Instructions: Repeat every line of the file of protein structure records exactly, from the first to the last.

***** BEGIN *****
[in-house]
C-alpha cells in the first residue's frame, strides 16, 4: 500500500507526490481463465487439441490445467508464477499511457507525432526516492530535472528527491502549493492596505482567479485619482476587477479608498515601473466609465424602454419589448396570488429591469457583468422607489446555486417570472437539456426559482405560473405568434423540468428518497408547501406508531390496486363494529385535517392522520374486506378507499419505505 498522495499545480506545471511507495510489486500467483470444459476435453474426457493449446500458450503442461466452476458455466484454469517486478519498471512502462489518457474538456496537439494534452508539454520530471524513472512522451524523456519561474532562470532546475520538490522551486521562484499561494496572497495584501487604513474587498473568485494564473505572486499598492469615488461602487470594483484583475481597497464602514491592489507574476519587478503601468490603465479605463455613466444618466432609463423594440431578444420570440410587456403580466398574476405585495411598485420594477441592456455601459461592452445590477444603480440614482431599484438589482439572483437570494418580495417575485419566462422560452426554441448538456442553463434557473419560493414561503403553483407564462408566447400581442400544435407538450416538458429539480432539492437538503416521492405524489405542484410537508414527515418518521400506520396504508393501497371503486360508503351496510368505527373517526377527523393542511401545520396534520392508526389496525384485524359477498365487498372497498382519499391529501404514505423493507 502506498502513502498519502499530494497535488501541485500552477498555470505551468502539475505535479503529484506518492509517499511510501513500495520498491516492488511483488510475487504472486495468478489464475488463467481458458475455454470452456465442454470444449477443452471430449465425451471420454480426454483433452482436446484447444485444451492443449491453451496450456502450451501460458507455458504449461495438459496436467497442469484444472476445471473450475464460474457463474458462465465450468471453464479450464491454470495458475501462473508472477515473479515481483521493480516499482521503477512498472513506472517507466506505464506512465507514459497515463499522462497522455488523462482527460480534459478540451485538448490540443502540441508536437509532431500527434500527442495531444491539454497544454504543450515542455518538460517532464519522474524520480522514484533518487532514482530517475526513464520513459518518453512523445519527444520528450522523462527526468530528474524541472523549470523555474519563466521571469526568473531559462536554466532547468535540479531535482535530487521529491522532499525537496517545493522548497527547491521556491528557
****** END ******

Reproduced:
[in-house]
C-alpha cells in the first residue's frame, strides 16, 4: 500500500507526490481463465487439441490445467508464477499511457507525432526516492530535472528527491502549493492596505482567479485619482476587477479608498515601473466609465424602454419589448396570488429591469457583468422607489446555486417570472437539456426559482405560473405568434423540468428518497408547501406508531390496486363494529385535517392522520374486506378507499419505505 498522495499545480506545471511507495510489486500467483470444459476435453474426457493449446500458450503442461466452476458455466484454469517486478519498471512502462489518457474538456496537439494534452508539454520530471524513472512522451524523456519561474532562470532546475520538490522551486521562484499561494496572497495584501487604513474587498473568485494564473505572486499598492469615488461602487470594483484583475481597497464602514491592489507574476519587478503601468490603465479605463455613466444618466432609463423594440431578444420570440410587456403580466398574476405585495411598485420594477441592456455601459461592452445590477444603480440614482431599484438589482439572483437570494418580495417575485419566462422560452426554441448538456442553463434557473419560493414561503403553483407564462408566447400581442400544435407538450416538458429539480432539492437538503416521492405524489405542484410537508414527515418518521400506520396504508393501497371503486360508503351496510368505527373517526377527523393542511401545520396534520392508526389496525384485524359477498365487498372497498382519499391529501404514505423493507 502506498502513502498519502499530494497535488501541485500552477498555470505551468502539475505535479503529484506518492509517499511510501513500495520498491516492488511483488510475487504472486495468478489464475488463467481458458475455454470452456465442454470444449477443452471430449465425451471420454480426454483433452482436446484447444485444451492443449491453451496450456502450451501460458507455458504449461495438459496436467497442469484444472476445471473450475464460474457463474458462465465450468471453464479450464491454470495458475501462473508472477515473479515481483521493480516499482521503477512498472513506472517507466506505464506512465507514459497515463499522462497522455488523462482527460480534459478540451485538448490540443502540441508536437509532431500527434500527442495531444491539454497544454504543450515542455518538460517532464519522474524520480522514484533518487532514482530517475526513464520513459518518453512523445519527444520528450522523462527526468530528474524541472523549470523555474519563466521571469526568473531559462536554466532547468535540479531535482535530487521529491522532499525537496517545493522548497527547491521556491528557